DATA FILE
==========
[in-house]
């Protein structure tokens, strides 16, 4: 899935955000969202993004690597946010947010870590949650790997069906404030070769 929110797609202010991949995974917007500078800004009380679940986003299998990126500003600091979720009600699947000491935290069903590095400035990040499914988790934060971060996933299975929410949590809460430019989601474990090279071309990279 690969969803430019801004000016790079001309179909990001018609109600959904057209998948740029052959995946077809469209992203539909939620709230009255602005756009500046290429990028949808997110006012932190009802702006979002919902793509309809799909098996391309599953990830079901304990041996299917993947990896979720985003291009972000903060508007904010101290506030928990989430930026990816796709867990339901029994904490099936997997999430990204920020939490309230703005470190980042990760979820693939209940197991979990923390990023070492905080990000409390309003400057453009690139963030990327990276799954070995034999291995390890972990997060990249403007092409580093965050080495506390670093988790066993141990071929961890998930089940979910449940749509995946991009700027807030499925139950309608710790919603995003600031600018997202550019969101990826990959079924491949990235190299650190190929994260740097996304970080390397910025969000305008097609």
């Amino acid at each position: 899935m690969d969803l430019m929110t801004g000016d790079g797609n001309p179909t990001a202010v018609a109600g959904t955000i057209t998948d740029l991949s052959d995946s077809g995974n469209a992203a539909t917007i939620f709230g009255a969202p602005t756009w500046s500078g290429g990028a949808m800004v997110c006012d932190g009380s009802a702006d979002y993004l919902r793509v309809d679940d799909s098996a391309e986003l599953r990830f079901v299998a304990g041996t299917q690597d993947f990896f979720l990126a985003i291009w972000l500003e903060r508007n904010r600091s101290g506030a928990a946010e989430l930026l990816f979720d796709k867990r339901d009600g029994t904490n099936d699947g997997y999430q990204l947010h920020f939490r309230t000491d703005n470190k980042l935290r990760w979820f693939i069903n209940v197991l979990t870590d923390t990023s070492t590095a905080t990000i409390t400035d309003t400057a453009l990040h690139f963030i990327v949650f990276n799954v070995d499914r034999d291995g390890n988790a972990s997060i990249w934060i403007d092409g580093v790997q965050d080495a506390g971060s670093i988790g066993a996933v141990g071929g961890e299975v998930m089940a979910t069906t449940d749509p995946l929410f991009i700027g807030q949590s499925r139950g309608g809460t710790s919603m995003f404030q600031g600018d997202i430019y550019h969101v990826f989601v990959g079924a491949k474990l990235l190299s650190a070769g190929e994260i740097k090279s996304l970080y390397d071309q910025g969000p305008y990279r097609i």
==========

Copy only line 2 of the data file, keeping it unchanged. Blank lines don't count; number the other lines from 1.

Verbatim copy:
């Protein structure tokens, strides 16, 4: 899935955000969202993004690597946010947010870590949650790997069906404030070769 929110797609202010991949995974917007500078800004009380679940986003299998990126500003600091979720009600699947000491935290069903590095400035990040499914988790934060971060996933299975929410949590809460430019989601474990090279071309990279 690969969803430019801004000016790079001309179909990001018609109600959904057209998948740029052959995946077809469209992203539909939620709230009255602005756009500046290429990028949808997110006012932190009802702006979002919902793509309809799909098996391309599953990830079901304990041996299917993947990896979720985003291009972000903060508007904010101290506030928990989430930026990816796709867990339901029994904490099936997997999430990204920020939490309230703005470190980042990760979820693939209940197991979990923390990023070492905080990000409390309003400057453009690139963030990327990276799954070995034999291995390890972990997060990249403007092409580093965050080495506390670093988790066993141990071929961890998930089940979910449940749509995946991009700027807030499925139950309608710790919603995003600031600018997202550019969101990826990959079924491949990235190299650190190929994260740097996304970080390397910025969000305008097609």